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Sackets Harbor budget includes raises from 3 to 15 percent, drops sewer rate


SACKETS HARBOR — The village’s 12 part- and full-time employees will receive salary raises of 3 to 15 percent compared with this fiscal year, according to the preliminary 2014-15 budget approved Tuesday by the Board of Trustees.

Property taxes will remain the same and the sewer rate will drop for village residents, according to the budget, which the board will consider at its May 13 meeting.

The village tax rate will stay at $2.80 per $1,000 of assessed value. The levy will increase by less than 1 percent, from $362,592 to $362,819, because the total assessed value of the village has risen.

Total spending for all funds will drop by 25 percent, or $1,434,308, from $5,690,308 to $4,256,000. That decrease comes mainly because the village is no longer paying off a $2.5 million project to upgrade its water plant, which will be completed this summer.

Full-time employees will receive an average raise of about 3 percent, while part-time workers will get pay hikes from 5 percent to 15 percent to bring their salaries closer to part-time staffers at villages across the state that have similar populations, Treasurer James E. Yuhas said.

“We looked at what police departments are paid at other river and lake communities in the county and statewide, and also what office personnel are paid,” Mr. Yuhas said.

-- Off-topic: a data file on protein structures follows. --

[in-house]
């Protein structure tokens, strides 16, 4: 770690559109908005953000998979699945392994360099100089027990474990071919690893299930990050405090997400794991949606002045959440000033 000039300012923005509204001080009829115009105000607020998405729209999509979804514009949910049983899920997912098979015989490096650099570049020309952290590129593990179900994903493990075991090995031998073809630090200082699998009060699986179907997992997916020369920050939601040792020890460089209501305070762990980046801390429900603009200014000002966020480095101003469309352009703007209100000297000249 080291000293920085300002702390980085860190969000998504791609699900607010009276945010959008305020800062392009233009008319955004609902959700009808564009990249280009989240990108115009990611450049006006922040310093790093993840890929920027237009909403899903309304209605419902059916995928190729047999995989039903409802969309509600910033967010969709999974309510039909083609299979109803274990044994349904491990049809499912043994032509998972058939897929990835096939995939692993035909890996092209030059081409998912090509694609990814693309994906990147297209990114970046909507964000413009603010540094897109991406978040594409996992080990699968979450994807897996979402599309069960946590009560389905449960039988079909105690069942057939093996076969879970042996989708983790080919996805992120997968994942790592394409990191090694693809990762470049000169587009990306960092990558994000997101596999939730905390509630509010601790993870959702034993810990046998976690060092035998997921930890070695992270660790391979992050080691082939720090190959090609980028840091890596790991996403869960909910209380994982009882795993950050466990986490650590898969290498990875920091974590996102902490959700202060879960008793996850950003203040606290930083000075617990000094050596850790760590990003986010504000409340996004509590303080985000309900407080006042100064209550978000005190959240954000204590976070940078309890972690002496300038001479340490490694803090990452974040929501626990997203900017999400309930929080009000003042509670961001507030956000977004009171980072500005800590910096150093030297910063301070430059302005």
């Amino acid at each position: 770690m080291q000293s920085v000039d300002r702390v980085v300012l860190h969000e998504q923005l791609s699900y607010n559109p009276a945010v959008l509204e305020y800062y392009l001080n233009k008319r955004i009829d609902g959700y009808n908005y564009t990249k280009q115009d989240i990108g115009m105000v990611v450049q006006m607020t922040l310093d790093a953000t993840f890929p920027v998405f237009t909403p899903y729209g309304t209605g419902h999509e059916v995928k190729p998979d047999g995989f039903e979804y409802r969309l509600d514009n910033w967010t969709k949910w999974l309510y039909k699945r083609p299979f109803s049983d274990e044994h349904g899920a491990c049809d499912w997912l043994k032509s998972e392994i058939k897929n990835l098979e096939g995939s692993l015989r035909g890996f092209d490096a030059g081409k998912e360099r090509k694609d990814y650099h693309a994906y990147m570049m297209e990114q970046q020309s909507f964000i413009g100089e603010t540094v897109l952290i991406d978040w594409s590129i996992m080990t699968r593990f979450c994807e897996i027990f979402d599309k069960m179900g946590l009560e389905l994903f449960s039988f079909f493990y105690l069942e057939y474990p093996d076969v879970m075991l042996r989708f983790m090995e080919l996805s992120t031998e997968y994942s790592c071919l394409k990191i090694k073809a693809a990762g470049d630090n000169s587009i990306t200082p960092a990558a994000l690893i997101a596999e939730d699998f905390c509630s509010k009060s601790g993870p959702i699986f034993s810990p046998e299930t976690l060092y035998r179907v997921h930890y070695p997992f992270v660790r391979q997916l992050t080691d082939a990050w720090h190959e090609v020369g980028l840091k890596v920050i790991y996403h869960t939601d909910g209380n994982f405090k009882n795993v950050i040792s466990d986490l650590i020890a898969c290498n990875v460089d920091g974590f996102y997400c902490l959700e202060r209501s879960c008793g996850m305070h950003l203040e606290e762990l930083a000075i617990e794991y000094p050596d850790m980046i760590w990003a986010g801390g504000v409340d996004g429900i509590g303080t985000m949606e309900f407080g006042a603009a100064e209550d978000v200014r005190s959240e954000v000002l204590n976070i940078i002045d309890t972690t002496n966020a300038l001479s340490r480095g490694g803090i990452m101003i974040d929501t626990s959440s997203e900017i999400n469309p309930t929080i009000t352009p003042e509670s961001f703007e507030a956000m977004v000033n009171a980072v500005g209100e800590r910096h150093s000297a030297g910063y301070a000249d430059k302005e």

Total revenue collected by the village is expected to fall from this year by 40 percent, or $1,977,086, from $4,940,833 to $2,963,747. That drop was created because the village is no longer collecting grant and loan funding for its water plant upgrade.

The village’s quarterly sewer rate will fall from $145 to $140 per household under the budget. Its water rate remains even at $110 per quarter, which covers up to 6,000 gallons used by households; residents are charged $3 for every 1,000 gallons beyond that.

The water rate for residents living outside the village limits in the town of Hounsfield will be $3.50 per 1,000 gallons, up from this year’s rate of $3 per 1,000 gallons.

Town residents will begin paying off their portion of the village’s recent water plant upgrade. The rate for town residents is determined by the village on a yearly basis, according to water usage.

What’s more, the village board decided Tuesday to rescind a local law that required property owners to pay 25 percent of the quarterly sewer charge for vacant lots that have sewer access.

“The charge was there because developers can tap into our sewer and it gives them greater value, but now we feel comfortable we don’t have to charge that because we want to encourage economic development,” said Mayor Vincent J. Battista III, adding that the village collected about $8,000 this fiscal year from landowners affected by the law.

The village’s fiscal year runs from June 1 through May 31.

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